Starting on May 17 and over two weekends, there will be six dance performances by Spectrum Dance Theatre of Bela Bartok’s “Miraculous Mandarin” in the first floor windows of the Bush Hotel Building that overlook Hing Hay Park. Chinatown International District is about to become host to a public performance of what is self-described by Bartok as a “grotesque pantomime.” Spectrum’s website writes about the dance performance: “The line between eroticism and savagery is blurred in this twisted fable of an outsider’s tragic fate at the hands of a band of drug addicted thugs and their seductive moll.” Sounds like something that men of certain age, like me, mock at a weekly poker game. But before you or I jump to any big conclusions about the Miraculous Mandarin, I should tell you how we got to this point.

In 2010, both the Chinatown International District and Pioneer Square were looking for creative ways to increase neighborhood exposure and fill vacant retail storefronts. SCIDpda, City of Seattle, Shunpike and other organizations partnered with artists and property owners to create an innovative program, Storefronts Seattle. Designed to breathe new life into the retail core while supporting the need for viable space within the art community, Storefronts Seattle rents vacant storefronts from property owners for $1 and places selected artist, arts organizations and arts businesses temporarily, at no cost, for up to six months.

Patti West from Theatre Off Jackson and I sat on the first selection panel of Storefronts Seattle projects in 2010. I recall that Pioneer Square representatives were disinterested in hosting the Seattle Pinball Museum. Patti and I looked at each other in amazement that somehow they had missed seeing a “diamond in the rough.” Seattle Pinball Museum found their temporary home in a vacant space in the Eastern Hotel Building owned by Gin Holdings, LLC. At that time, leasing decisions for Gin Holdings were primarily made by Ray Chinn. As I have written before, Ray is an amazing man that has played a starring role in the revitalization efforts of our neighborhood.

The Seattle Pinball Museum is a diamond now because Cindy and Charles Martin are passionate owners and neighbors. They have created a following that brings people into the ID who may have not generally come before. The ID also instantly gained two neighbors in Cindy and Charles who genuinely care about what goes on outside their doorway. After their time was completed with Storefronts Seattle, they were invested enough in the ID to start their own lease on the space. Seattle Pinball Museum was one of the first projects to do so, and one of the few that ever have converted to a standard rental agreement with their landlord.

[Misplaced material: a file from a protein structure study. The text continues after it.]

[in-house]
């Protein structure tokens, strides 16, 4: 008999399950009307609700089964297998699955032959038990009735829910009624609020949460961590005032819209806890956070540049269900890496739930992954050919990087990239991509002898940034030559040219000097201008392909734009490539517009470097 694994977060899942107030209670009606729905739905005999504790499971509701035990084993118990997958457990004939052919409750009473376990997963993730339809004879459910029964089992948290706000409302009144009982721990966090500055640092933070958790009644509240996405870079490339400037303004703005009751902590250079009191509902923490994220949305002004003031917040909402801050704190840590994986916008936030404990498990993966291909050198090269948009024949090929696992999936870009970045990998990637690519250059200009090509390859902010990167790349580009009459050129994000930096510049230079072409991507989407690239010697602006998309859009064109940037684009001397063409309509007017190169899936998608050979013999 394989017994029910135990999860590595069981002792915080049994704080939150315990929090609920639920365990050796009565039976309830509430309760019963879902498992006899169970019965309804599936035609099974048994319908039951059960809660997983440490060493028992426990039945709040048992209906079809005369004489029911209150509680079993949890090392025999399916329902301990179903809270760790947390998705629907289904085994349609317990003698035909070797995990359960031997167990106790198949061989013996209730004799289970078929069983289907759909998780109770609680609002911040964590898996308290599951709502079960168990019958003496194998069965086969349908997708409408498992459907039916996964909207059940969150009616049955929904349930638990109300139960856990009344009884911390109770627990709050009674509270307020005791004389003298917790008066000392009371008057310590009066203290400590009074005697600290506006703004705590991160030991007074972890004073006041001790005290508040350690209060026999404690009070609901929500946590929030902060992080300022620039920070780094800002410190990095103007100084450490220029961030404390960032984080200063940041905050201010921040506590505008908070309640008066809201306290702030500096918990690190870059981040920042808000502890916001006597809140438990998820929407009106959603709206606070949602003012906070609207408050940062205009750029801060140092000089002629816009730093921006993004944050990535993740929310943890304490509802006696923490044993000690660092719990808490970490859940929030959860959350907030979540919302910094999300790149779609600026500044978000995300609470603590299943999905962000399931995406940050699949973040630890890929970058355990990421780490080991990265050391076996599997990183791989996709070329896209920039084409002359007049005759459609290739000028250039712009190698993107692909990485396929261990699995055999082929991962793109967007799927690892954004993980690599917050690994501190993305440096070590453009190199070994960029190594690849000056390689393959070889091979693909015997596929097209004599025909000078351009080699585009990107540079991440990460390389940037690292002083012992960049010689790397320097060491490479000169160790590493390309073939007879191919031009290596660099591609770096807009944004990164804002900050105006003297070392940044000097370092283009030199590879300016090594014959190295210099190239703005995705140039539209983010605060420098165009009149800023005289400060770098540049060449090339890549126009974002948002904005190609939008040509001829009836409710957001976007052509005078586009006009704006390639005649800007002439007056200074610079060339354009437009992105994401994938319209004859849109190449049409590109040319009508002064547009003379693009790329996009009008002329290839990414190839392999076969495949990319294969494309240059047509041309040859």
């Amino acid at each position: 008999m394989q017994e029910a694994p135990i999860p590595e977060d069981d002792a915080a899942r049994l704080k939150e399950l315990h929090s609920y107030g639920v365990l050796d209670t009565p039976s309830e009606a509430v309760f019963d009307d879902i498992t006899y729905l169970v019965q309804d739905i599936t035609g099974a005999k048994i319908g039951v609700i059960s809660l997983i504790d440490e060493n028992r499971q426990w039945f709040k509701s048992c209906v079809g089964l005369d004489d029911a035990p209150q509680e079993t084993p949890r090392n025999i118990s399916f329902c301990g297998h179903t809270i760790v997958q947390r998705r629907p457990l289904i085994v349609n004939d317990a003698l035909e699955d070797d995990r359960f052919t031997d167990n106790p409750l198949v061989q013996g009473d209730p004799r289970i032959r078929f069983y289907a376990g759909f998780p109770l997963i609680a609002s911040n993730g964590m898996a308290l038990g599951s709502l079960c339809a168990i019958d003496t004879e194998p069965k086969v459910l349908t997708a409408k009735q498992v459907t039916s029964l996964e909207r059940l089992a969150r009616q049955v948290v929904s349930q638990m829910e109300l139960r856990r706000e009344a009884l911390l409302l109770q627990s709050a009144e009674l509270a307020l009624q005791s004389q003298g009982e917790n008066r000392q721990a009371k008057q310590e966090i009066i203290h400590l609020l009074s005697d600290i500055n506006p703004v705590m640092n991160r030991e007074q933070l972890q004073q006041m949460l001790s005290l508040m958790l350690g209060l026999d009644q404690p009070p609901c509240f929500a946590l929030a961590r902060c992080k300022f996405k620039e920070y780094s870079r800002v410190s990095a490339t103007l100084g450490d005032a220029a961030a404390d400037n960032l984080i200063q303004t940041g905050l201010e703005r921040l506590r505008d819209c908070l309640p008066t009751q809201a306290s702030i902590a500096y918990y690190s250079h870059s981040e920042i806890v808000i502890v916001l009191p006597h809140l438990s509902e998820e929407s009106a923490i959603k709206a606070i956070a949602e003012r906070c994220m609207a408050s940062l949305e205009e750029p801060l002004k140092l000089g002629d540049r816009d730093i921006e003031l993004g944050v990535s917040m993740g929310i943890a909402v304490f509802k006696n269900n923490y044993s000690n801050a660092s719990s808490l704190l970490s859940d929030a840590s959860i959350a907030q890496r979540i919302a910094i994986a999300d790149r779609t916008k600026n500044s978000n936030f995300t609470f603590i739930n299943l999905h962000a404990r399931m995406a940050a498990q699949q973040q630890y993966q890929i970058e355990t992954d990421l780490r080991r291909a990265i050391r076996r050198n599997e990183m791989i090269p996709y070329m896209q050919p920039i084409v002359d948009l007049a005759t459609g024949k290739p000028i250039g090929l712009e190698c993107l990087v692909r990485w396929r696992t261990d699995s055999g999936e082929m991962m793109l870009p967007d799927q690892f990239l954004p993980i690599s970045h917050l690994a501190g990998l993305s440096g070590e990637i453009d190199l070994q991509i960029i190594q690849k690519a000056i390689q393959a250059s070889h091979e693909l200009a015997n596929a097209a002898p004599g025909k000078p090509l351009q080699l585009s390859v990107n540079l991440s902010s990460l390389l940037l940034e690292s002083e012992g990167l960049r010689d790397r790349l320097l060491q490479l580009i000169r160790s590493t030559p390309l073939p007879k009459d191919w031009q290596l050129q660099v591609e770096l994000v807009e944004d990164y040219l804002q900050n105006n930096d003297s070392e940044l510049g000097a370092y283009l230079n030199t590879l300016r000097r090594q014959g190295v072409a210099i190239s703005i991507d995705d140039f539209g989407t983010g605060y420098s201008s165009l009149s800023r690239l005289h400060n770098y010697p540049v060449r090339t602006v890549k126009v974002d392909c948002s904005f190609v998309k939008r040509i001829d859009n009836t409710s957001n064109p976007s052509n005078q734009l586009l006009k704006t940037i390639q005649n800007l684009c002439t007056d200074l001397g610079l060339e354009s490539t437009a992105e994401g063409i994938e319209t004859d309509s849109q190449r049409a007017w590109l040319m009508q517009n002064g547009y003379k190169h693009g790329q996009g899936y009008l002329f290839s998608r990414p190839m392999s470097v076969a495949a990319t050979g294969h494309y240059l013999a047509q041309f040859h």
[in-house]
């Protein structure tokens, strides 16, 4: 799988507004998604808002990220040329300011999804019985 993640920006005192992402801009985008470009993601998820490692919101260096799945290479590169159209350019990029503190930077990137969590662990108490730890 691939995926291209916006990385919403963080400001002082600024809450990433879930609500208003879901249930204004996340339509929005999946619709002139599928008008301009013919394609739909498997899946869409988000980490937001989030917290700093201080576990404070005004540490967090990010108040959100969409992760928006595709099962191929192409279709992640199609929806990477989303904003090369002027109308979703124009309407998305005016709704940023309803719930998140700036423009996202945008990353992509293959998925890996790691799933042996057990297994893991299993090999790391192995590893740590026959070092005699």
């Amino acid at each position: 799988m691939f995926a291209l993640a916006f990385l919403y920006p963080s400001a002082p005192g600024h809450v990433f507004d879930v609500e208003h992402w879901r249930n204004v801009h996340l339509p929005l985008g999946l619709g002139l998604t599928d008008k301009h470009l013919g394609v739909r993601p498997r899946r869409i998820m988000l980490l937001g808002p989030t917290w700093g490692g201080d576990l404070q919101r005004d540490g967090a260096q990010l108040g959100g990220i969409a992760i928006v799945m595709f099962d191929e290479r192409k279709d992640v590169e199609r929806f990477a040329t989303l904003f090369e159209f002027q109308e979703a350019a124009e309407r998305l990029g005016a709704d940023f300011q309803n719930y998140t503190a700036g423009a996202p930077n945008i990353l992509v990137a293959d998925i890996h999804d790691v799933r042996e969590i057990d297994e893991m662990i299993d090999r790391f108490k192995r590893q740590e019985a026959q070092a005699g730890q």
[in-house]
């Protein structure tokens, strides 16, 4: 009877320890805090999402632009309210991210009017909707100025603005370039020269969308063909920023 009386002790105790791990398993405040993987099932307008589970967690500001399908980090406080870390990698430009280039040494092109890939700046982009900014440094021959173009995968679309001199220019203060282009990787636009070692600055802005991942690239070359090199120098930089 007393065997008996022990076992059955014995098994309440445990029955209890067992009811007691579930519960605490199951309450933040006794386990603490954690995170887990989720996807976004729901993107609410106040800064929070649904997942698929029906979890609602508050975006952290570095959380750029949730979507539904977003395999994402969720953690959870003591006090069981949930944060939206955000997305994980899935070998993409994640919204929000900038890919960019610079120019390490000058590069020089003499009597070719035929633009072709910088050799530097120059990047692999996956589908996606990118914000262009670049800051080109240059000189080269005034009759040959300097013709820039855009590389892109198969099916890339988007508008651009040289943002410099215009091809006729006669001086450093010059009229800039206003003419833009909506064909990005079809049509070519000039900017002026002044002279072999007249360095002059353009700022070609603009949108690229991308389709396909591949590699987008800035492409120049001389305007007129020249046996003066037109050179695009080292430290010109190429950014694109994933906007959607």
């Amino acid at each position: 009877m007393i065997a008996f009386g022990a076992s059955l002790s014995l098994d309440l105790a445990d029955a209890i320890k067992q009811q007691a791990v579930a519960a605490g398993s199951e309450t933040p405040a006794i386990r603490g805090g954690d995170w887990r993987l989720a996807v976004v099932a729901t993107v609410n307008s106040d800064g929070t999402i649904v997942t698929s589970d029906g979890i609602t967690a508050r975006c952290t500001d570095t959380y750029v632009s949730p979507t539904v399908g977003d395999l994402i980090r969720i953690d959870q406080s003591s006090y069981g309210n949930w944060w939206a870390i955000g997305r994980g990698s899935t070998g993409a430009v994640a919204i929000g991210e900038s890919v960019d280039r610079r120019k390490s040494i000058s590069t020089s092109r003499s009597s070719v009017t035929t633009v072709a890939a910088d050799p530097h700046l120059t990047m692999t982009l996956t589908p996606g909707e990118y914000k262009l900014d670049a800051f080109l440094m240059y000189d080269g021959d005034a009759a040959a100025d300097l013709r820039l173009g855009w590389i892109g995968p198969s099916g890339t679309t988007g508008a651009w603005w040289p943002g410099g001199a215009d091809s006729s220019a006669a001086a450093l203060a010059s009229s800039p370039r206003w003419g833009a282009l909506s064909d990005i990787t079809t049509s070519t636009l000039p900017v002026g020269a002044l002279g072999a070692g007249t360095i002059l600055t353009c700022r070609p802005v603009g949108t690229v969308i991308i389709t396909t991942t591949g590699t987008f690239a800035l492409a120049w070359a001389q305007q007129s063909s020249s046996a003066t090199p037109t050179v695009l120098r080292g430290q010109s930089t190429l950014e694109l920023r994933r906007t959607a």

Since the original Storefronts Seattle art project, the ID has seen over twenty six projects activate street level retail spaces. As property owners, Gin Holdings, SCIDpda and Howard Dong have hosted the projects in their buildings. A more recent Storefronts Seattle project, Tuesday Scarves found a permanent home in SCIDpda’s New Central Building. Artist and owner Rian Robison is the creative force behind the design and manufacturing of unique scarves. She has turned one-of-kind designs into wearable art.

If you noticed, the “art” that I have written about has consisted of pinball machines and scarves. Items most people would not consider art. There certainly have been many visual artists that have been a part of Storefronts Seattle projects in the ID. But my Storefronts Seattle experience over the last 2 years has led me to broaden the definition of “art.”

So come May 17, I encourage you to come out and see the Miraculous Mandarin. (Note, the performance is more appropriate for a PG-13 audience.) I will address issues over gentrification in another column, but keep an open mind to the art that will be put forth. The IE and I would like to hear your opinions about it.

To reserve a seat for the Miraculous Mandarin, visit: For more information on Storefronts Seattle, visit:

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